Latin Music

Xavier Cugat, King of the Rumbas

Francisco de Asis Javier Cugat Mingall de Bru y Denlofeo's career was long and influential, touching every generation in the twentieth century. And why not? He was born on the first of January, 1900 in Gerona, Spain. He brought Latin music into the North American household via records, radio, milestone films (the first to incorporate sound), and television programs. His sixteen-year reign over New York's prestigious Waldorf-Astoria hotel was unprecedented and unduplicated.

Cugat received a boost from Enrico Caruso in Cuba, where the Cugats had moved and Caruso was performing. When old enough, the young violin prodigy headed for New York but failed at Carnegie. Moving to California, he developed a life-long hobby as a caricaturist, while Hollywood gradually changed his musical milieu (and he, its). A tentative offer from the Waldorf brought Cugat back to New York and launched his rise to international fame as "King of the Rumbas."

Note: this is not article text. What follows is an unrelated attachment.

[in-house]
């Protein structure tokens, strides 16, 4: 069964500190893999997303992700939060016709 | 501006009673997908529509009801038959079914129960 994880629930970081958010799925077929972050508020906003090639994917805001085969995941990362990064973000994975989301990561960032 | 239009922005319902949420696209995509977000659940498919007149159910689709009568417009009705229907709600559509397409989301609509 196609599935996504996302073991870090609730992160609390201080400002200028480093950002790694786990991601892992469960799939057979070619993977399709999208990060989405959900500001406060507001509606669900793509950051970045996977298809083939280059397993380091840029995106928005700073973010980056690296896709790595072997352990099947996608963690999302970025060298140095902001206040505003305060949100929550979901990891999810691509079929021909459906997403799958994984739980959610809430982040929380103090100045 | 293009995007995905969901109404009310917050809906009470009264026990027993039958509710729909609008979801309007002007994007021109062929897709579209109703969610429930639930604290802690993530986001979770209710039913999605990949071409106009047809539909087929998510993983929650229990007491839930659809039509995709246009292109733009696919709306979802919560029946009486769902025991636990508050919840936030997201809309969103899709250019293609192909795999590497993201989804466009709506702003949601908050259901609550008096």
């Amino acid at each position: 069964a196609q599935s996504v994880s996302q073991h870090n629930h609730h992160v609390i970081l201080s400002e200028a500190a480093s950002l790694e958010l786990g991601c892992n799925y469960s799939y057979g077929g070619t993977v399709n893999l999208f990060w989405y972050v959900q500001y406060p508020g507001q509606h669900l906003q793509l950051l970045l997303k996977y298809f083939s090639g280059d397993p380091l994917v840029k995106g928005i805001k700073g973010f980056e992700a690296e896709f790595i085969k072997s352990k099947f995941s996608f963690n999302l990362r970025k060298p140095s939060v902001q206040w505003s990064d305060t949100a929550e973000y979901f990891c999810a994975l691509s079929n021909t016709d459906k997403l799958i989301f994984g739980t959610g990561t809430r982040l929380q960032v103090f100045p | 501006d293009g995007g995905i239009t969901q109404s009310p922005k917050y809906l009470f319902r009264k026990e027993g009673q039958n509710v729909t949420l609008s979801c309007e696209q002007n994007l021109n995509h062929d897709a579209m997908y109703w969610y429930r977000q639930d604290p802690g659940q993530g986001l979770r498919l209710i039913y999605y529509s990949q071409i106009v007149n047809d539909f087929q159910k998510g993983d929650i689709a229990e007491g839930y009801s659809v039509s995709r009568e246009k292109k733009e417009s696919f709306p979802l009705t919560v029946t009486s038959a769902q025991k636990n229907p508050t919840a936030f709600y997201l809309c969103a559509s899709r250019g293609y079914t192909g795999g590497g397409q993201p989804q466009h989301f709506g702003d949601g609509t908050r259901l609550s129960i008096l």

The Cugat recording legacy was much more than introducing the conga and rumba. He became the chief exponent of every Spanish-influenced music, from the mambo and cha cha cha to Spanish classical and tango, not to mention calypso and Brasilian rhythms. Throughout his career he championed the music of Ernesto Lecuona. Under the Cugat baton, countless stars were made and discovered: Desi Arnaz, Miguelito Valdes, Tito Rodriguez, Luis del Campo, and Yma Sumac. Even his wives were singers and co-performers, most notably the great Abbe Lane.

"Cugi's" music has long been dismissed as too commercial, but the generalization is unfair. Some of his Columbia records are exotic, Afro-Cuban splendors of the first order. And his Mercury and Decca albums are beautifully recorded, masterful productions. But the greatest of his achievements was cultivating a massive North American audience for authentic Latin music. "All Latin-American musicians owe a great debt to Xavier Cugat," said Perez Prado in 1951. Cugat deserves appreciation from all fans of Latin music.

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